But it was new. Very new. I think, the older I get, the better I am with new. I think this is a good thing. This is a repeat version of what I shared with friends & family on facebook …



Sunday flight into early Monday arrival :
Women carrying huge baskets of bread on their heads, people hanging off the open sides of buses (which are vans anyway), glorious old buildings in Havisham-style decay, a fuzzy sun, electric wire tangles, people collecting water from plastic tanks, a child brushing his teeth at a street tap – really brushing hard, shanty towns, little ones dotted, then one wide, shanty villages under bridges, Jesus and the Prophet vying for attention, mini-commerce of every kind, a tailor ironing on the street, a man shaving another man’s head on a step, beeping cars and vans hairs’ breadths apart – or not, everyone up and working early early, a rubbish dump -picked over, old colonial buildings pretending it was all fine, always fine, and across the bridge higher and taller in the hazy distance – island of Oz? Made it. Lagos (driving in and out of for four hours) looks astonishing, felt thrilling, more there on Wed, for now Abeokuta, lush hills and red red soil and still noisy and busy, but far smaller, and, after 26 hours awake, a little nap before it begins. Oh and lizards. lots of them, big and leaping. Yay for lizards.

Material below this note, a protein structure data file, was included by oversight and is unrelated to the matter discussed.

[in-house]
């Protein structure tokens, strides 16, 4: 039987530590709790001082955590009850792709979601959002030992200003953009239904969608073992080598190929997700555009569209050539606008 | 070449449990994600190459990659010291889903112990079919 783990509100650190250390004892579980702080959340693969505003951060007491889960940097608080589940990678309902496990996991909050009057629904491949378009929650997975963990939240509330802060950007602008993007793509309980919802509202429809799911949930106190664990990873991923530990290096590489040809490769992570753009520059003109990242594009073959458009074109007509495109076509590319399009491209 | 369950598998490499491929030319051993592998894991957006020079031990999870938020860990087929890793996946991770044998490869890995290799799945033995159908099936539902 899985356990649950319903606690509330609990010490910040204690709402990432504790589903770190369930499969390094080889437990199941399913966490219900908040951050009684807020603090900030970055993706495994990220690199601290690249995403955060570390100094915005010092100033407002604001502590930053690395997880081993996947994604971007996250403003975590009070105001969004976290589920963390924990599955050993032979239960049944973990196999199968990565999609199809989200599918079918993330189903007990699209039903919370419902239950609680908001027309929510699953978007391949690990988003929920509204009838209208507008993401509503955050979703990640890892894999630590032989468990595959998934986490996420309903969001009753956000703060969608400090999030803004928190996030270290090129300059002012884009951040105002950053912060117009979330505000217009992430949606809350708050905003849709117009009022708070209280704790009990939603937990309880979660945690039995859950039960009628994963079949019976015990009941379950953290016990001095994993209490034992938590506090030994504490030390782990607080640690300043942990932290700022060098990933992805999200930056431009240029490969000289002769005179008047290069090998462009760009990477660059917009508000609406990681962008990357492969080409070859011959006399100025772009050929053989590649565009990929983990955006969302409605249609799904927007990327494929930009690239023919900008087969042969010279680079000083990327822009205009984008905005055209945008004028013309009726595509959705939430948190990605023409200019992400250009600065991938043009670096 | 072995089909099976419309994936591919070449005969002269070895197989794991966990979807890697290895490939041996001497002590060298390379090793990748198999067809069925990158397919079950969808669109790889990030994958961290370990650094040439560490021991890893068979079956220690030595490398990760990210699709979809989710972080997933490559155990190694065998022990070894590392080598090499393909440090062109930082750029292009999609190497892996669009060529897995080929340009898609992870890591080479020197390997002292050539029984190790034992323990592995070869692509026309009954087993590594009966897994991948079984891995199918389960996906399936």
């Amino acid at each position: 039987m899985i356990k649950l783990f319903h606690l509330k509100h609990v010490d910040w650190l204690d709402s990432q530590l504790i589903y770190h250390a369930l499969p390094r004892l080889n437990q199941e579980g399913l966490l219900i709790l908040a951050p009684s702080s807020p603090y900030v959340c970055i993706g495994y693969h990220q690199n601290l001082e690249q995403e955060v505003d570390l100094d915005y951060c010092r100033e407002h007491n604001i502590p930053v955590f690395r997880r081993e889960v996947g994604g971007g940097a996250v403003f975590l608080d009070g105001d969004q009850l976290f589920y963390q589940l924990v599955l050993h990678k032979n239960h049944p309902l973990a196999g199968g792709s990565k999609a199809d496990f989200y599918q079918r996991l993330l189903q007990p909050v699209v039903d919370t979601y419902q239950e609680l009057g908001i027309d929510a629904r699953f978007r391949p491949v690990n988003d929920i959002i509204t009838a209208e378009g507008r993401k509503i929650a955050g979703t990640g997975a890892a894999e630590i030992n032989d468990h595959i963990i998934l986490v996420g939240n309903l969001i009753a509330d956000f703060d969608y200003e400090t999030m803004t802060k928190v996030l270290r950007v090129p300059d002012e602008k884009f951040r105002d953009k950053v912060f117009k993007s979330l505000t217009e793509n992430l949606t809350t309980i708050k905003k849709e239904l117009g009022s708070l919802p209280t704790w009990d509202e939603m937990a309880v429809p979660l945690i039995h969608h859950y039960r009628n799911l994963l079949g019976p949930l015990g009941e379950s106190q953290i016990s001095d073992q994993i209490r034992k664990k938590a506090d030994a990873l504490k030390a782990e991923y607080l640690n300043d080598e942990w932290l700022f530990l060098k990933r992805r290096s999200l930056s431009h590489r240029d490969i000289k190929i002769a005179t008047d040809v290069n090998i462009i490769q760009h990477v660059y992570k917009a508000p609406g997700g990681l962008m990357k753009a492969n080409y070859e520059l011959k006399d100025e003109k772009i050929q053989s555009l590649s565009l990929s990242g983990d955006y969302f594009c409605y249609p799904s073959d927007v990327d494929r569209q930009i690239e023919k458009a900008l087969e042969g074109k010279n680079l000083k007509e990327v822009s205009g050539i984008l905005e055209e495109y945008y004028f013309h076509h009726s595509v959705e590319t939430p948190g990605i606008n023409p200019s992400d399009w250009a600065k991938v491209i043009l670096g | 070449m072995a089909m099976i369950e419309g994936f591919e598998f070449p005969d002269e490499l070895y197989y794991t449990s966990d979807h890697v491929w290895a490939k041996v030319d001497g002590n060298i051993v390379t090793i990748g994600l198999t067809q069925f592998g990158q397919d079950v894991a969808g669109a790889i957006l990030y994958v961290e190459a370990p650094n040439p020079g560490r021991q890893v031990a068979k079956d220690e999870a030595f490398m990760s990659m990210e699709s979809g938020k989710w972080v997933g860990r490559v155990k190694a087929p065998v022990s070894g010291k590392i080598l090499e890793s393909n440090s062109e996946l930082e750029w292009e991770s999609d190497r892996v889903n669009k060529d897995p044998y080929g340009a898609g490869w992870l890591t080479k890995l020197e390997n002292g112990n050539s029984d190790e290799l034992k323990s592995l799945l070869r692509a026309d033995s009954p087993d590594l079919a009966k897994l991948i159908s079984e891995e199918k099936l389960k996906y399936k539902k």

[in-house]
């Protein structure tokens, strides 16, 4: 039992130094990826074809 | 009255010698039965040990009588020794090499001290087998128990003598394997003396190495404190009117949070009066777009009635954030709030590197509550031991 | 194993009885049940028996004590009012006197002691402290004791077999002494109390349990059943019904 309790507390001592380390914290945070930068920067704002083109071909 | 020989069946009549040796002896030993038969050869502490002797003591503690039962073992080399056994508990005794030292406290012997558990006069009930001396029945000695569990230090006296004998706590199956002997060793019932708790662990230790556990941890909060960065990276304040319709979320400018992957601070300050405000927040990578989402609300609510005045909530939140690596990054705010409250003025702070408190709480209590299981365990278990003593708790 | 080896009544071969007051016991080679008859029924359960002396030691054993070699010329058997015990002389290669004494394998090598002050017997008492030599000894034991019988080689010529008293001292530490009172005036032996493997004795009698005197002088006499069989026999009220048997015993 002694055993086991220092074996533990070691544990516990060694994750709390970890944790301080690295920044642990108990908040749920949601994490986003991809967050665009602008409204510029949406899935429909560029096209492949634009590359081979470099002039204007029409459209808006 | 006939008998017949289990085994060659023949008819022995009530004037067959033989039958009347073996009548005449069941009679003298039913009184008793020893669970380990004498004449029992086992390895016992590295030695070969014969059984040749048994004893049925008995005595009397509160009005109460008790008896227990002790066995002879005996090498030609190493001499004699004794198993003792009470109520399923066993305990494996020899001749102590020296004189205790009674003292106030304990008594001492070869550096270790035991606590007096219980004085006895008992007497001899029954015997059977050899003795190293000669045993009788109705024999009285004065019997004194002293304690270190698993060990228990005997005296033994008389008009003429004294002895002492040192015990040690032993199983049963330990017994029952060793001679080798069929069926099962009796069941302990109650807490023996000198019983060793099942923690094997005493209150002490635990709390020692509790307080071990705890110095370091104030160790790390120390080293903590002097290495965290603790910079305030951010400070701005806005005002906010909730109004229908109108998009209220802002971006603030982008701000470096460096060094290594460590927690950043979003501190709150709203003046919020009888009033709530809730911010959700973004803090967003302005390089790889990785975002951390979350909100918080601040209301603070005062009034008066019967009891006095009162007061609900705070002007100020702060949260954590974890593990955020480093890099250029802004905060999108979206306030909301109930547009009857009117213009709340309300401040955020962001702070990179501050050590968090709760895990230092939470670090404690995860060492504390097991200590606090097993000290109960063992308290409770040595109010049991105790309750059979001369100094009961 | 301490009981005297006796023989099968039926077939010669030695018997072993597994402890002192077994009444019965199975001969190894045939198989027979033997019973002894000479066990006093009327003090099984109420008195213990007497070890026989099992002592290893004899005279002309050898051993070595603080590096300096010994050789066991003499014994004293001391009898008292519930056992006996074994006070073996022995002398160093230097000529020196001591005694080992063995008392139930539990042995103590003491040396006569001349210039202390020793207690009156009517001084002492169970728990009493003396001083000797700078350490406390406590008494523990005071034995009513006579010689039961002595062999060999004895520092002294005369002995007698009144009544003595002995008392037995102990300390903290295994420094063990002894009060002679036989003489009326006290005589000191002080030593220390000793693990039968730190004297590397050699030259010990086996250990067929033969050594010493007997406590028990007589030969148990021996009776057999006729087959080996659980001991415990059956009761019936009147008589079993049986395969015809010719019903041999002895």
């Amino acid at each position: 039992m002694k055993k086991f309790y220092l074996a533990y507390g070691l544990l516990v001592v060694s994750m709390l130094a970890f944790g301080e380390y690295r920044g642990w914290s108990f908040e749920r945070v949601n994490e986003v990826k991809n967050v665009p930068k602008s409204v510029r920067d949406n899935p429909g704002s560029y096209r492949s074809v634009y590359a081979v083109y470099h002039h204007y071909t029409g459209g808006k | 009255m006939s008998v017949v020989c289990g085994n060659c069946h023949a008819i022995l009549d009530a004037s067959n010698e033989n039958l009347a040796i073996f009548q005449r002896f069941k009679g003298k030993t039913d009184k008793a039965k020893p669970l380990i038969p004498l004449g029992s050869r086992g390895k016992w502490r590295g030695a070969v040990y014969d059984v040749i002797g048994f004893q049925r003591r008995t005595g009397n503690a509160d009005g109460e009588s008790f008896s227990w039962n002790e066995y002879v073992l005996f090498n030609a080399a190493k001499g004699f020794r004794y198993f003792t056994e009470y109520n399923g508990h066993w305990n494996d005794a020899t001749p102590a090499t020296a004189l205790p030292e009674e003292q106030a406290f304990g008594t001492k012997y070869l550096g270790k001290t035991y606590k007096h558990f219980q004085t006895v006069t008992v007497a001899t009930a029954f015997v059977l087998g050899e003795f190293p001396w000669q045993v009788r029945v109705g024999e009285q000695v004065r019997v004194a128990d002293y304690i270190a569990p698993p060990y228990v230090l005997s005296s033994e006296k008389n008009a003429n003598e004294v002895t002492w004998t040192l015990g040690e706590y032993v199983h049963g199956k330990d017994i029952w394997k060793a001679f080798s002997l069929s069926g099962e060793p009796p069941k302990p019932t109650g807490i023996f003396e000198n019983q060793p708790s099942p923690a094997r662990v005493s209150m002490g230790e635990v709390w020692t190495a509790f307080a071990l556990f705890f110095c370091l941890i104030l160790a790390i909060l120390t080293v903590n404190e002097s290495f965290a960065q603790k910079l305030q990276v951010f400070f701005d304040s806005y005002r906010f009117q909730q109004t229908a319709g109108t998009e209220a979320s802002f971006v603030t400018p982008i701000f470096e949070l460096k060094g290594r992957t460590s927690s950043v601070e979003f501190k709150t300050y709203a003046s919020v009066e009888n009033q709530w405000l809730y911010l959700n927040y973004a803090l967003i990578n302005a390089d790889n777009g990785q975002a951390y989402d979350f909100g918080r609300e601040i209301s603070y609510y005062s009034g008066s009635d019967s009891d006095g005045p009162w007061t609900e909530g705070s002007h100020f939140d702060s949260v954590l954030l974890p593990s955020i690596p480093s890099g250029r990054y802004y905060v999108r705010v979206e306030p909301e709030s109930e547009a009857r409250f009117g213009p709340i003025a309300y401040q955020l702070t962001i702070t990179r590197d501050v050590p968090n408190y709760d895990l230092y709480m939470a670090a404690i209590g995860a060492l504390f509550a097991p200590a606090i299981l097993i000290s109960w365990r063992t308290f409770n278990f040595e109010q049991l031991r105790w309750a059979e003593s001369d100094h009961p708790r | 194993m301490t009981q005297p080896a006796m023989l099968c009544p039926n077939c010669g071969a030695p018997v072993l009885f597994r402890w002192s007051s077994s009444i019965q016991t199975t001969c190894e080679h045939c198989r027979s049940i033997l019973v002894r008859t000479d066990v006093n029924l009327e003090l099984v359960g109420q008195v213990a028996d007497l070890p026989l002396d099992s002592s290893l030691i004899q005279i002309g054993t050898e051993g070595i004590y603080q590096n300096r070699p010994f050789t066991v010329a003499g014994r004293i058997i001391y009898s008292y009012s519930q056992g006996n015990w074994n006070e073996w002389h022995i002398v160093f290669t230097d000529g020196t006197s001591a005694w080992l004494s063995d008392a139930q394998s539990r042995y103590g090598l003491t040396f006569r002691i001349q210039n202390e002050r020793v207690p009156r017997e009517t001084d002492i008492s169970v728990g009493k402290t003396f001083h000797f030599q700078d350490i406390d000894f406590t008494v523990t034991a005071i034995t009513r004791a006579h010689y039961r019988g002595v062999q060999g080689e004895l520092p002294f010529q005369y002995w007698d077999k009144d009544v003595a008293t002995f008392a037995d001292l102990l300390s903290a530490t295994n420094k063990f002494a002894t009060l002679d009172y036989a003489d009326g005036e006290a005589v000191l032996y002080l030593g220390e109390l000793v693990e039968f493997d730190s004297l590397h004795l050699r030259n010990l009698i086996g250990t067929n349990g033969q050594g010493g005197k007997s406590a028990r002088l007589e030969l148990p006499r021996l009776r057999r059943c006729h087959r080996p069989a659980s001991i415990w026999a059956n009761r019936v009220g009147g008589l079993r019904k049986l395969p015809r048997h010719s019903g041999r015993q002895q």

Abeokuta setting sun

Abeokuta setting sun

Monday : This afternoon, in Abeokuta, after the Lagos early morning speed-date, we went to two hotels before finding ours, met the glorious festival-maker Lola (a Fun Palace maker if ever there was one), failed to sleep despite having flown all night, swam to wake myself up (and scare the teenagers who think pools are for kids), ate okra stew/soup and pounded yam (liked the yam, okra yummy spicy but a bit too gelatinous for me, crab claws, beef in stew good, liver and tripe less keen on – but I tried them!), then climbed Olumo rock. The tree in these pics translates as “dogged and resilient” – so I hugged it. Of course.

"dogged and resilient"

“dogged and resilient”

The story of this rock and this space was told by two brilliant guides who were speaking of their own ancestry/whanau/whakapapa which was very moving, it’s an astonishing climb esp when not quite dressed for it (small heels, didn’t know it was planned after lunch!). I made it to the top and got to encourage brilliant Winnie from Lagos to go for it, and had the joy of her running – up the steep scary bit – into my arms, thrilled she’d broken her heights fear. Running up rock, 75 degree-ish rock (really, that steep at the top). Incredible. SO life-affirming. On the way back to dinner with the volunteers and French contingent, we went to a street market (more literally street than I’ve ever known) where I bought one of those tops I’d never buy at home. It was, I now see, made in Thailand. On the way from the market we drove past a little girl, my guard-daughter Ruby’s age, in school uniform, doing her homework, using a stool for a table, outside the street stall that might also be her family home. It was dusk and dusty and hot and noisy and she was engrossed. And it didn’t make me think ‘oh we have so much and she so little’, it made me think she was amazing. Pen, paper, sorted. Teaching schools workshops tomorrow. Heading to bed after 36 hours awake. Feeling lucky. Sending you all love. (I know this is lengthy, feel free to ignore, I tend to have health or work adventures, not travel ones – often the former precluding the latter – so am revelling for now.) Night all. Morning NZers.

climbing partners

climbing partners; Winnie, Elizabeth, Sophie

view from the top

view from the top